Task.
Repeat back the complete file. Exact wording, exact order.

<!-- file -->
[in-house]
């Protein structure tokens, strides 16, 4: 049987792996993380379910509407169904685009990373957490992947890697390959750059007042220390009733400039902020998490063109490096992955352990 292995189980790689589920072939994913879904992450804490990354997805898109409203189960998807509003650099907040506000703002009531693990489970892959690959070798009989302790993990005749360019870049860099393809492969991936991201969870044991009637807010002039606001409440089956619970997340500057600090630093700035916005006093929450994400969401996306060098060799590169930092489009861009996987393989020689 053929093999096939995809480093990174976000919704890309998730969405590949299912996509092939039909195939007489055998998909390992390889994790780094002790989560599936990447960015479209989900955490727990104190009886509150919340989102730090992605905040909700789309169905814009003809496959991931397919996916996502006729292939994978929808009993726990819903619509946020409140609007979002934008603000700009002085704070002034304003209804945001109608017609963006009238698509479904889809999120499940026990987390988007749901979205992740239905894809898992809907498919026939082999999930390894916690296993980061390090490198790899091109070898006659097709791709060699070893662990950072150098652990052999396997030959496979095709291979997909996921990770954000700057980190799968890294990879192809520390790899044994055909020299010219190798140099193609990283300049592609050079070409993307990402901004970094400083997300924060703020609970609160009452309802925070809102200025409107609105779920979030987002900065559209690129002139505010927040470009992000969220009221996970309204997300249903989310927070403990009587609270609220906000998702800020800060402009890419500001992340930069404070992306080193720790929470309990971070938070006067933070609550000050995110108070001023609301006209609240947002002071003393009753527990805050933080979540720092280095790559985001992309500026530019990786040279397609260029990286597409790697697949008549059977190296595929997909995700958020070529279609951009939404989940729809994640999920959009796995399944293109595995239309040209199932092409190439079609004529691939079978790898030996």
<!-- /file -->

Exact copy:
[in-house]
């Protein structure tokens, strides 16, 4: 049987792996993380379910509407169904685009990373957490992947890697390959750059007042220390009733400039902020998490063109490096992955352990 292995189980790689589920072939994913879904992450804490990354997805898109409203189960998807509003650099907040506000703002009531693990489970892959690959070798009989302790993990005749360019870049860099393809492969991936991201969870044991009637807010002039606001409440089956619970997340500057600090630093700035916005006093929450994400969401996306060098060799590169930092489009861009996987393989020689 053929093999096939995809480093990174976000919704890309998730969405590949299912996509092939039909195939007489055998998909390992390889994790780094002790989560599936990447960015479209989900955490727990104190009886509150919340989102730090992605905040909700789309169905814009003809496959991931397919996916996502006729292939994978929808009993726990819903619509946020409140609007979002934008603000700009002085704070002034304003209804945001109608017609963006009238698509479904889809999120499940026990987390988007749901979205992740239905894809898992809907498919026939082999999930390894916690296993980061390090490198790899091109070898006659097709791709060699070893662990950072150098652990052999396997030959496979095709291979997909996921990770954000700057980190799968890294990879192809520390790899044994055909020299010219190798140099193609990283300049592609050079070409993307990402901004970094400083997300924060703020609970609160009452309802925070809102200025409107609105779920979030987002900065559209690129002139505010927040470009992000969220009221996970309204997300249903989310927070403990009587609270609220906000998702800020800060402009890419500001992340930069404070992306080193720790929470309990971070938070006067933070609550000050995110108070001023609301006209609240947002002071003393009753527990805050933080979540720092280095790559985001992309500026530019990786040279397609260029990286597409790697697949008549059977190296595929997909995700958020070529279609951009939404989940729809994640999920959009796995399944293109595995239309040209199932092409190439079609004529691939079978790898030996």